Thursday, July 30, 2015

"Persepolis: The Story of a Childhood" by Marjane Satrapi

Me in my Hogwarts shirt with Ms. Satrapi's book.

"Persepolis: The Story of a Childhood", by the amazingly talented Marjane Satrapi, chronicles Strapi's middle childhood as an Iranian girl growing up in the 70s and 80s. Her personal tales of her family's involvement in the revolution (her grandpa was prime minister), and her reflections on growing up under the Shah and the Ayatollah. This memoir has everything to do with our young people as it deals with a loss of innocence, religion, family, youthful rebellion, and revolution. It is nothing short of fantastic.


This book is one of the most compelling graphic memoirs, and is in my top ten books to use with high school students. Because of the language and content, this book is only for high school students on up. With that said, it is a fabulous book with many applications. Here is just one of them:

Graphic Memoir with Historic Spin-

We are all surrounded by the makings of history. Often we observe it from afar, but at times the stuff that will be written down in history books will seep into our lives. This lesson asks students to think about a historic situation they lived through that had a personal impact on their lives. Here is the lesson:

Grade Levels: 9, 10, 11, 12

Materials Needed:

Computer for research
3" x 5" index cards (5 per student)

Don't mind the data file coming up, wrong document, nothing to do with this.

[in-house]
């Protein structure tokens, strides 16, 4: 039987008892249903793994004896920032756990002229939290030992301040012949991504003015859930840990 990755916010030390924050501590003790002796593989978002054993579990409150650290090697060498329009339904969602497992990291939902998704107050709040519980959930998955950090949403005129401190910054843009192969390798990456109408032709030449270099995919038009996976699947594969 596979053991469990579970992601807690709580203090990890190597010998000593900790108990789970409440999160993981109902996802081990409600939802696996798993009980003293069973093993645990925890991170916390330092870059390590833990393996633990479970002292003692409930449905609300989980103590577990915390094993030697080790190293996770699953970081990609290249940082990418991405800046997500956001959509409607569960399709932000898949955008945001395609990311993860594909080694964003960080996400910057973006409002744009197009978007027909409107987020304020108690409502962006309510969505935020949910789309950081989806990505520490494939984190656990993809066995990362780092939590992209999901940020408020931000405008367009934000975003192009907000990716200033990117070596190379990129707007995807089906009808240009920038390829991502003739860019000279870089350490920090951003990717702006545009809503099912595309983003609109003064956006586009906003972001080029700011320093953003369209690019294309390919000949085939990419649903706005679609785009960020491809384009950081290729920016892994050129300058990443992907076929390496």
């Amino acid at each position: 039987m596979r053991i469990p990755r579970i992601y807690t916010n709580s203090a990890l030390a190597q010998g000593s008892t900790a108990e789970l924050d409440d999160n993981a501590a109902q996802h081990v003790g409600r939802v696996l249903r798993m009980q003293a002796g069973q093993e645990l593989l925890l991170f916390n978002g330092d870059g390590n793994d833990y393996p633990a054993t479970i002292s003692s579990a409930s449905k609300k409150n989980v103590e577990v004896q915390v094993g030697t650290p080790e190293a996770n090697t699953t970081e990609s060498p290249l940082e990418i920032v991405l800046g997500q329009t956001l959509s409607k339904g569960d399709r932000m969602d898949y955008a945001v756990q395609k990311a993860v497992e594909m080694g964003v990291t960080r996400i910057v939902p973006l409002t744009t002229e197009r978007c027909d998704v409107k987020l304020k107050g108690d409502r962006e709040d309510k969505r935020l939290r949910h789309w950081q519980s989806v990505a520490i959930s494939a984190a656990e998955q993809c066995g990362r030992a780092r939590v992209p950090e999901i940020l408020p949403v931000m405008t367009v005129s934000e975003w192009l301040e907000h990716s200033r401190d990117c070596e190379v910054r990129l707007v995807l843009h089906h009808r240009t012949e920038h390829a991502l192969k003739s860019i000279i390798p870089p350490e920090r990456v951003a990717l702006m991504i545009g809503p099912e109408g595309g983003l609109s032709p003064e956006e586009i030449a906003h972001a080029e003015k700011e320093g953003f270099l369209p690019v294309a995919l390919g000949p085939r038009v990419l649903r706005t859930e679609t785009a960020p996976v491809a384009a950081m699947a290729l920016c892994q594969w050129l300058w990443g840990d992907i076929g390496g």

Drawing paper
Markers, pens, and pencils

1.     After reading Persepolis, talk about how Satrapi was able to weave in the story of a nation and the story of her life. Have students find evidence for both interwoven storylines.
2.     Now share the prompt for this creative assignment with the class:
Construct a 3-page graphic novel-styled memoir about you and an historic event that had a significant impact on you. Each student may choose his/her own method for constructing their art: draw it; get magazine or online collage pictures; or even recreate the scenes with photography.
3.     At this point, we spend time doing a brief overview of modern history, especially events that may have touched close to home. I basically spend twenty minutes highlighting two or three main events from the past 15 years. Some events include: The invasion of Iraq, Hurricane Katrina, Obama is elected, the Great Recession, legalization of gay marriage, etc.
4.     I then have the kids answer the questions below. This may be assigned as homework:
a.     What significant events have happened during my lifetime in world events? List at least three.
b.     Now circle the event you plan on writing about. That event took place in the year _______________.
c.      During that time I was _________ years old.
d.     I lived here: ________________________________.
e.     My favorite food was _____________________.
f.      My favorite activity/game was __________.
g.     I liked this type of music _________________.
5.     The questionnaire is VERY important, as kids will get a chance to think back to that time. All students need this data to make a well-rounded memoir. 
6.   I then have the students copy their questionnaire data onto a 3” x 5” index card as  a system for recording and storing data. I use this system detailed by another blogger.
7.     After they have copied their data, have them now research their "historic event" on the Internet.  For instance, if I was to construct a graphic memoir on 9/11, one of my sources would be this link. All students will need three sources that describe that significant event. Significant facts should be copied onto 3” x 5” index cards using the above mentioned system; each student should have one index card per source.